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A fool for a client

It's not unusual for a defendant to get cold feet the day of trial, and for some a reasonable way out presents itself in the form of trying to get rid of their lawyer.  Trial judges tend to frown on such gambits, and if the defendant is insistent, may offer him the Hobson's choice of going ahead with the attorney or trying the case as his own lawyer.  The problems with that approach are demonstrated by the 5th District's decision last week in State v. Blankenship

On the morning of trial, Blankenship registered his dissatisfaction with his court-appointed attorney, in terms which were anything but subtle: 

I don't want him as my attorney. He's talked to me three times and all three times he's tried to get me to plead guilty. All three times all the man's done is tried to get me to plead guilty. He told me he don't think I can win this case. I can't go to court with a guy like that.

The court was just as direct in its response: 

You understand there's not going to be any change made at this point in the proceedings? So you either have Mr. Marczewski or you can go forward by yourself. It's up to you.

After complaining that the court was denying him an attorney, Blankenship reluctantly opted for the latter alternative.

The law on this is pretty clear:  over thirty years ago, the US Supreme Court in Faretta v. Californiaand the Ohio Supreme Court held in State v. Gibson, held that a defendant did have a constitutional right to defend himself, but only after the trial court has made "a sufficient inquiry to determine whether defendant fully understands and intelligently relinquishes" his right to counsel. That waiver

must be made with an apprehension of the nature of the charges, the statutory offenses included within them, the range of allowable punishments thereunder, possible defenses to the charges and circumstances in mitigation thereof, and all other facts essential to a broad understanding of the whole matter.

(The hearing to determine that is referred to as a Faretta hearing.)  The judge hadn't done any of that, and so the case got bounced on appeal.  Interestingly, the appellate court noted that had the judge not allowed Blankenship to represent himself, but instead compelled him to trial with the lawyer he didn't want, that decision would have been reviewed only for abuse of discretion, and may very well have been upheld.

On the other hand, there was another decision last week on allowing defendants to represent themselves, in the 6th District case of State v. Julian.  The defendant was charged with assaulting a police officer, and at his arraignment he indicated he wanted to discharge his lawyer. 

How he wound up trying the case on his own is a mystery.  The arraignment concluded with the judge stating, "I think the implication is that as of right now you [the defense counsel] are his attorney until I hear otherwise."  When that "otherwise" happened is never indicated.  After going through the defendant's referral for a competency examination, and the results of that examination, the appellate opinion notes that the case proceeded to trial on March 16, 2006, where "the court introduced the parties and indicated that appellant wished to represent himself in the matter."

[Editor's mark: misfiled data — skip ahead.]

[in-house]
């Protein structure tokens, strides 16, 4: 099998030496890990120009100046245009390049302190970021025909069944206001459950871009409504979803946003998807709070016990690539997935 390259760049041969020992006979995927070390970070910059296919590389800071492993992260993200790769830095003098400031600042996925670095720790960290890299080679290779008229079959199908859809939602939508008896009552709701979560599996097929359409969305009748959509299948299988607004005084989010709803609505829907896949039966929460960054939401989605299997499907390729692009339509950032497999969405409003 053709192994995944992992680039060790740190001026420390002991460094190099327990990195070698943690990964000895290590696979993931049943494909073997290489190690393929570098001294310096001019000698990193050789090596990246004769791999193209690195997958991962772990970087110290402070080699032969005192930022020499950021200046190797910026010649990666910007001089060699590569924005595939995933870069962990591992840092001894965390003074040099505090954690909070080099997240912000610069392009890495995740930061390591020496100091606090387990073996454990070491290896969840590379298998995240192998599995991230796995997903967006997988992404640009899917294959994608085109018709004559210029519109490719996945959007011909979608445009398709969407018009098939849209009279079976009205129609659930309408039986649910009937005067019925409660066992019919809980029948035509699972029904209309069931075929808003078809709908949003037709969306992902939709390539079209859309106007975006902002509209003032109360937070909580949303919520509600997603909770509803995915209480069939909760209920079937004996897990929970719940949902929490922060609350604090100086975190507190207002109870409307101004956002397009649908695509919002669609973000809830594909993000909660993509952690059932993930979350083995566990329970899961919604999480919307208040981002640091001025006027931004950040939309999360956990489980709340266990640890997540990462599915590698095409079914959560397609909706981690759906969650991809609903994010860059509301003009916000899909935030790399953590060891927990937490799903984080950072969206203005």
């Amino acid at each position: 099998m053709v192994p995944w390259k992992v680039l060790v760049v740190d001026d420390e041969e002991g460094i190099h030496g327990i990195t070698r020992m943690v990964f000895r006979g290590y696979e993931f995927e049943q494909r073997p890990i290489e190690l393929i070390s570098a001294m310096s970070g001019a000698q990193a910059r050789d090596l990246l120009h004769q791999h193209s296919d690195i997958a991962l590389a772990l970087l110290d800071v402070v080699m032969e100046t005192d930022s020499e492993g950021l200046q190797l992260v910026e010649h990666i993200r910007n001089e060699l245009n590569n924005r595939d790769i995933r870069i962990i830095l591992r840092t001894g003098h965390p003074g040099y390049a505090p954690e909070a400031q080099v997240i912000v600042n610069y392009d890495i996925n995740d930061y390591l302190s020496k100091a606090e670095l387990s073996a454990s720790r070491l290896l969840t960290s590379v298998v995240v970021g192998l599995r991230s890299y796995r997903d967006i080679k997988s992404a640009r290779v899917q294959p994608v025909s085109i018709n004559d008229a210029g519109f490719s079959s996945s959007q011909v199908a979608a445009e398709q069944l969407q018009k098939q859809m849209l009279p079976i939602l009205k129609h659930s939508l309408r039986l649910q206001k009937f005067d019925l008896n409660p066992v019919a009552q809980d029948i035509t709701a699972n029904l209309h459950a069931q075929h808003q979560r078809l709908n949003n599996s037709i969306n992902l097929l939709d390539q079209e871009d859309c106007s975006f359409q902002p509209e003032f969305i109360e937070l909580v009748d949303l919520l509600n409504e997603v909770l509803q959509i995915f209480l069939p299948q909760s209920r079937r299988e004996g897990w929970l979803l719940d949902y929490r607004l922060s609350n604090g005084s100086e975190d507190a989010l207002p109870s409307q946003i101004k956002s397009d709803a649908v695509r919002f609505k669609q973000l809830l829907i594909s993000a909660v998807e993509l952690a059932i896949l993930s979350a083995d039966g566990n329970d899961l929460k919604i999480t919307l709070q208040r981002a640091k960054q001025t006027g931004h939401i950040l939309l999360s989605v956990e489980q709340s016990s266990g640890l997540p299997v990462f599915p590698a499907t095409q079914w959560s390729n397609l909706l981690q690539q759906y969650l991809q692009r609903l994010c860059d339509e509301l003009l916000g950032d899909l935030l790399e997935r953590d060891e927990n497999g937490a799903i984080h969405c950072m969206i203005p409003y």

The court correctly notes that while Rule 44(C) requires a waiver of counsel to be in writing, that requirement can be dispensed with if there is "substantial compliance" with the rule, and determined that substantial compliance had occurred here because an implied waiver could be found from the "totality of the circumstances."  The totality of the circumstances -- at least, the facts presented in the appellate court's opinion -- don't even allow an inference he wanted to try the case himself.  Even the arraigning judge wasn't clear on that; my emphasis: 

You indicated through Mr. Schaffer at some point that you wanted to represent yourself or that you wanted other counsel or that you're not wanting to proceed at this time.

As for ensuring that the defendant understood the charges, possible defenses, and "other facts essential to a broad understanding of the whole matter" before waiving, the opinion points to the fact that the trial court did tell defendant of what he was charged with, the possible penalties, and also advised him of Abe Lincoln's homily about a client who represents himself.  Perhaps the worst part of the decision -- although there are at least four nominees for that designation -- is the court's apparent belief that the competency examination, which found that Julian "was capable of assisting an attorney in his own defense," supported its conclusion that Julian was capable of being his own attorney.

As I said, it's certainly true that a waiver of counsel can be inferred from the circumstances, and need not be express.  But just three months ago, in State v. Brooke, the Supreme Court held

In all cases where the right to counsel is waived, the court must make sufficient inquiry to determine whether defendant fully understands and intelligently relinquishes that right.

And that's for misdemeanors.  In a felony case, where the only thing in the record is a clear statement that defendant doesn't want to waive counsel, it's hard to see how that squares with the requirements of Brooke, Faretta, and Gibson.


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